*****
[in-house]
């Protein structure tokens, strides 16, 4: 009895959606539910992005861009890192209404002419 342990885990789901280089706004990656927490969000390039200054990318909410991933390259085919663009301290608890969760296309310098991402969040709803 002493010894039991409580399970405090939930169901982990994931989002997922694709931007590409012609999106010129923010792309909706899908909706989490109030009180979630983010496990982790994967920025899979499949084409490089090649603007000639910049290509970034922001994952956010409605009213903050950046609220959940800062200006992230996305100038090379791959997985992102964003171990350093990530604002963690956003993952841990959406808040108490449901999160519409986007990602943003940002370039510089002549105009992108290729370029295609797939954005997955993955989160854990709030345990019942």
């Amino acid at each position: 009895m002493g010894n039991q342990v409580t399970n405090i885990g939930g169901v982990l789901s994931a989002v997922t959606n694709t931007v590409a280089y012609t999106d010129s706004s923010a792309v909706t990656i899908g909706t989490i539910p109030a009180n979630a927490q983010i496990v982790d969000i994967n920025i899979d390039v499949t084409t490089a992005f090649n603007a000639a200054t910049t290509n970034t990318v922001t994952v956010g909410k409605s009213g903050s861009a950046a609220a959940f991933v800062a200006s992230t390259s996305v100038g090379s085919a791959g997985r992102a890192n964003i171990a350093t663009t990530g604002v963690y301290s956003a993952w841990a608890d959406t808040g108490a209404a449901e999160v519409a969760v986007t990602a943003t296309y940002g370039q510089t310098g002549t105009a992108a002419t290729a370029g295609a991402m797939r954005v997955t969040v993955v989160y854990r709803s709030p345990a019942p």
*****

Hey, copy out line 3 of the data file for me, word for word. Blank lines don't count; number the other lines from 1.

């Amino acid at each position: 009895m002493g010894n039991q342990v409580t399970n405090i885990g939930g169901v982990l789901s994931a989002v997922t959606n694709t931007v590409a280089y012609t999106d010129s706004s923010a792309v909706t990656i899908g909706t989490i539910p109030a009180n979630a927490q983010i496990v982790d969000i994967n920025i899979d390039v499949t084409t490089a992005f090649n603007a000639a200054t910049t290509n970034t990318v922001t994952v956010g909410k409605s009213g903050s861009a950046a609220a959940f991933v800062a200006s992230t390259s996305v100038g090379s085919a791959g997985r992102a890192n964003i171990a350093t663009t990530g604002v963690y301290s956003a993952w841990a608890d959406t808040g108490a209404a449901e999160v519409a969760v986007t990602a943003t296309y940002g370039q510089t310098g002549t105009a992108a002419t290729a370029g295609a991402m797939r954005v997955t969040v993955v989160y854990r709803s709030p345990a019942p």